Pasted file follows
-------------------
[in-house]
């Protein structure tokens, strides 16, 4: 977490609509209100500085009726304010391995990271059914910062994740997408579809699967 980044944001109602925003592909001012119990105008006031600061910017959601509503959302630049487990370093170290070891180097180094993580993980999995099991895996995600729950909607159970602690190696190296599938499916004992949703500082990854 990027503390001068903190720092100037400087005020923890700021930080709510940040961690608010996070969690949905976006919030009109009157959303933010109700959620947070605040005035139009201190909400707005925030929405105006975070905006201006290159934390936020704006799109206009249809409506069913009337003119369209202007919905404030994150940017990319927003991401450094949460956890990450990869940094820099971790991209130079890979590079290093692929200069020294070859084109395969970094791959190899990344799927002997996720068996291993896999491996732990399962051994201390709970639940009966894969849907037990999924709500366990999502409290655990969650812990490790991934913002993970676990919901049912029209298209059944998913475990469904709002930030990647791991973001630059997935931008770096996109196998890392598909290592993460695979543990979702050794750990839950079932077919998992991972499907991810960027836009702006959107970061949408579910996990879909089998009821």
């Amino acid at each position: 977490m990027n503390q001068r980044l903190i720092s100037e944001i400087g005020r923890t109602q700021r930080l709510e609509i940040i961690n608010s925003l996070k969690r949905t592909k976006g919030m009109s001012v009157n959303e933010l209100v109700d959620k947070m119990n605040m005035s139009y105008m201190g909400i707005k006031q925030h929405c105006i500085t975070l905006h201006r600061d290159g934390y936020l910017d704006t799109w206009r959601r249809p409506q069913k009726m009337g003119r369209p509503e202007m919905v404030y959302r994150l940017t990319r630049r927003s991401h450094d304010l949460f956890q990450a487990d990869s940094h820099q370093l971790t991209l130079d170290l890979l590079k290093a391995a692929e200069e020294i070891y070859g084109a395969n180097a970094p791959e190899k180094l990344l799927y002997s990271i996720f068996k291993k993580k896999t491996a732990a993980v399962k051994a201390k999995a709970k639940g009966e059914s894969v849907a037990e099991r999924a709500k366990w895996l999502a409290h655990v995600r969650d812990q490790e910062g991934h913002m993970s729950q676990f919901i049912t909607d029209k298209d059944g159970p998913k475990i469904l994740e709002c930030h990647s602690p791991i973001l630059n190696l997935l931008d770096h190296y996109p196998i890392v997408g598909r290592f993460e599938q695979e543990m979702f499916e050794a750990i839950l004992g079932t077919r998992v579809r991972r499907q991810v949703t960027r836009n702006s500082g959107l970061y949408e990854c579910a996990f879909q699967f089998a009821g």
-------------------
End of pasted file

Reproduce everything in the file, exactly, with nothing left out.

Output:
[in-house]
């Protein structure tokens, strides 16, 4: 977490609509209100500085009726304010391995990271059914910062994740997408579809699967 980044944001109602925003592909001012119990105008006031600061910017959601509503959302630049487990370093170290070891180097180094993580993980999995099991895996995600729950909607159970602690190696190296599938499916004992949703500082990854 990027503390001068903190720092100037400087005020923890700021930080709510940040961690608010996070969690949905976006919030009109009157959303933010109700959620947070605040005035139009201190909400707005925030929405105006975070905006201006290159934390936020704006799109206009249809409506069913009337003119369209202007919905404030994150940017990319927003991401450094949460956890990450990869940094820099971790991209130079890979590079290093692929200069020294070859084109395969970094791959190899990344799927002997996720068996291993896999491996732990399962051994201390709970639940009966894969849907037990999924709500366990999502409290655990969650812990490790991934913002993970676990919901049912029209298209059944998913475990469904709002930030990647791991973001630059997935931008770096996109196998890392598909290592993460695979543990979702050794750990839950079932077919998992991972499907991810960027836009702006959107970061949408579910996990879909089998009821």
């Amino acid at each position: 977490m990027n503390q001068r980044l903190i720092s100037e944001i400087g005020r923890t109602q700021r930080l709510e609509i940040i961690n608010s925003l996070k969690r949905t592909k976006g919030m009109s001012v009157n959303e933010l209100v109700d959620k947070m119990n605040m005035s139009y105008m201190g909400i707005k006031q925030h929405c105006i500085t975070l905006h201006r600061d290159g934390y936020l910017d704006t799109w206009r959601r249809p409506q069913k009726m009337g003119r369209p509503e202007m919905v404030y959302r994150l940017t990319r630049r927003s991401h450094d304010l949460f956890q990450a487990d990869s940094h820099q370093l971790t991209l130079d170290l890979l590079k290093a391995a692929e200069e020294i070891y070859g084109a395969n180097a970094p791959e190899k180094l990344l799927y002997s990271i996720f068996k291993k993580k896999t491996a732990a993980v399962k051994a201390k999995a709970k639940g009966e059914s894969v849907a037990e099991r999924a709500k366990w895996l999502a409290h655990v995600r969650d812990q490790e910062g991934h913002m993970s729950q676990f919901i049912t909607d029209k298209d059944g159970p998913k475990i469904l994740e709002c930030h990647s602690p791991i973001l630059n190696l997935l931008d770096h190296y996109p196998i890392v997408g598909r290592f993460e599938q695979e543990m979702f499916e050794a750990i839950l004992g079932t077919r998992v579809r991972r499907q991810v949703t960027r836009n702006s500082g959107l970061y949408e990854c579910a996990f879909q699967f089998a009821g």